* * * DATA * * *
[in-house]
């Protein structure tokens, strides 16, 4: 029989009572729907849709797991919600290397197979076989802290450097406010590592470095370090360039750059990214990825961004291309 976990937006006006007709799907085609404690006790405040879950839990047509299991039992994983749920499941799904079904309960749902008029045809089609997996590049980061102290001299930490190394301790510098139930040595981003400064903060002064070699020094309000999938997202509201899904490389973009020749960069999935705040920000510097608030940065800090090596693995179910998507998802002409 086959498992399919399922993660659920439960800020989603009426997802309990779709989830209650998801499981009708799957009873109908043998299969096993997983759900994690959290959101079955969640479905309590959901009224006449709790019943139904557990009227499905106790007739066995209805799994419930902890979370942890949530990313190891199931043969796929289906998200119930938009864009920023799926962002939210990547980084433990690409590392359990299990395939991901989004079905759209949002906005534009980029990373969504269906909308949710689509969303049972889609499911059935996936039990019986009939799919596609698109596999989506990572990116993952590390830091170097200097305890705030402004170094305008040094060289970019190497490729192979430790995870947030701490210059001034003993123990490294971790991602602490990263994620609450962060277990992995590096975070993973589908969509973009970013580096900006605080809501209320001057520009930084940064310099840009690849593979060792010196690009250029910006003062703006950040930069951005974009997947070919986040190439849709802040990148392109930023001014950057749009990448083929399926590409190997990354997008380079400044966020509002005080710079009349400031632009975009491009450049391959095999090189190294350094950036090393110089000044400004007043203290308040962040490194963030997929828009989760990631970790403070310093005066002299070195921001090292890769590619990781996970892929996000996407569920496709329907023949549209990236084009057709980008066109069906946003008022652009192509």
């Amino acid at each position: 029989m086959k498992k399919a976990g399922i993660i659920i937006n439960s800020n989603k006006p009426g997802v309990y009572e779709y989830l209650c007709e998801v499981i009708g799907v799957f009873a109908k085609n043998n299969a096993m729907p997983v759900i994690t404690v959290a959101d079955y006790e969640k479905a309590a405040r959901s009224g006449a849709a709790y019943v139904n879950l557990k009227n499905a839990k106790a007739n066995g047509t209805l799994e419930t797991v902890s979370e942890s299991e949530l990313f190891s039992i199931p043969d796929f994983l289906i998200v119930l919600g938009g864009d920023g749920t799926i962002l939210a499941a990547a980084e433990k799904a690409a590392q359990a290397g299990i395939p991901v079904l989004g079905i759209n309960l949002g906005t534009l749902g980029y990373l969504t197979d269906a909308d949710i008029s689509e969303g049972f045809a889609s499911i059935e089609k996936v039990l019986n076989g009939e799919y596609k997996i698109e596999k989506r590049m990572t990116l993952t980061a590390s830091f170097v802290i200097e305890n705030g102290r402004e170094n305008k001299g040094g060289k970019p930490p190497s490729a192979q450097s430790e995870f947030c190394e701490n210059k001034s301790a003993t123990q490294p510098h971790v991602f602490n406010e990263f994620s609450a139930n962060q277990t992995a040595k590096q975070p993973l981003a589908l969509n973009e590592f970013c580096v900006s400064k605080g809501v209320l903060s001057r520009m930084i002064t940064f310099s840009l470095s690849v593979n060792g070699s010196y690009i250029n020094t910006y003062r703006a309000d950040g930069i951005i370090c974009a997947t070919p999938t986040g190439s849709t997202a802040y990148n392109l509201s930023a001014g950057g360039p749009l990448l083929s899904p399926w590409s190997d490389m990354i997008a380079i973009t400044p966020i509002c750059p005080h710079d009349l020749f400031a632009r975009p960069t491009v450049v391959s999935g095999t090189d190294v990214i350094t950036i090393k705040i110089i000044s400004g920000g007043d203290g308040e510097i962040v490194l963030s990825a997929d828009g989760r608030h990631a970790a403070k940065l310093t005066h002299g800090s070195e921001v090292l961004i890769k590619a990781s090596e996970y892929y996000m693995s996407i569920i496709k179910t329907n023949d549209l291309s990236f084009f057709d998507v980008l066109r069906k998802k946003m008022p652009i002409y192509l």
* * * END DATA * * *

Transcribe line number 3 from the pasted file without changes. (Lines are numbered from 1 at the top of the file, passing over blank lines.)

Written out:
């Amino acid at each position: 029989m086959k498992k399919a976990g399922i993660i659920i937006n439960s800020n989603k006006p009426g997802v309990y009572e779709y989830l209650c007709e998801v499981i009708g799907v799957f009873a109908k085609n043998n299969a096993m729907p997983v759900i994690t404690v959290a959101d079955y006790e969640k479905a309590a405040r959901s009224g006449a849709a709790y019943v139904n879950l557990k009227n499905a839990k106790a007739n066995g047509t209805l799994e419930t797991v902890s979370e942890s299991e949530l990313f190891s039992i199931p043969d796929f994983l289906i998200v119930l919600g938009g864009d920023g749920t799926i962002l939210a499941a990547a980084e433990k799904a690409a590392q359990a290397g299990i395939p991901v079904l989004g079905i759209n309960l949002g906005t534009l749902g980029y990373l969504t197979d269906a909308d949710i008029s689509e969303g049972f045809a889609s499911i059935e089609k996936v039990l019986n076989g009939e799919y596609k997996i698109e596999k989506r590049m990572t990116l993952t980061a590390s830091f170097v802290i200097e305890n705030g102290r402004e170094n305008k001299g040094g060289k970019p930490p190497s490729a192979q450097s430790e995870f947030c190394e701490n210059k001034s301790a003993t123990q490294p510098h971790v991602f602490n406010e990263f994620s609450a139930n962060q277990t992995a040595k590096q975070p993973l981003a589908l969509n973009e590592f970013c580096v900006s400064k605080g809501v209320l903060s001057r520009m930084i002064t940064f310099s840009l470095s690849v593979n060792g070699s010196y690009i250029n020094t910006y003062r703006a309000d950040g930069i951005i370090c974009a997947t070919p999938t986040g190439s849709t997202a802040y990148n392109l509201s930023a001014g950057g360039p749009l990448l083929s899904p399926w590409s190997d490389m990354i997008a380079i973009t400044p966020i509002c750059p005080h710079d009349l020749f400031a632009r975009p960069t491009v450049v391959s999935g095999t090189d190294v990214i350094t950036i090393k705040i110089i000044s400004g920000g007043d203290g308040e510097i962040v490194l963030s990825a997929d828009g989760r608030h990631a970790a403070k940065l310093t005066h002299g800090s070195e921001v090292l961004i890769k590619a990781s090596e996970y892929y996000m693995s996407i569920i496709k179910t329907n023949d549209l291309s990236f084009f057709d998507v980008l066109r069906k998802k946003m008022p652009i002409y192509l």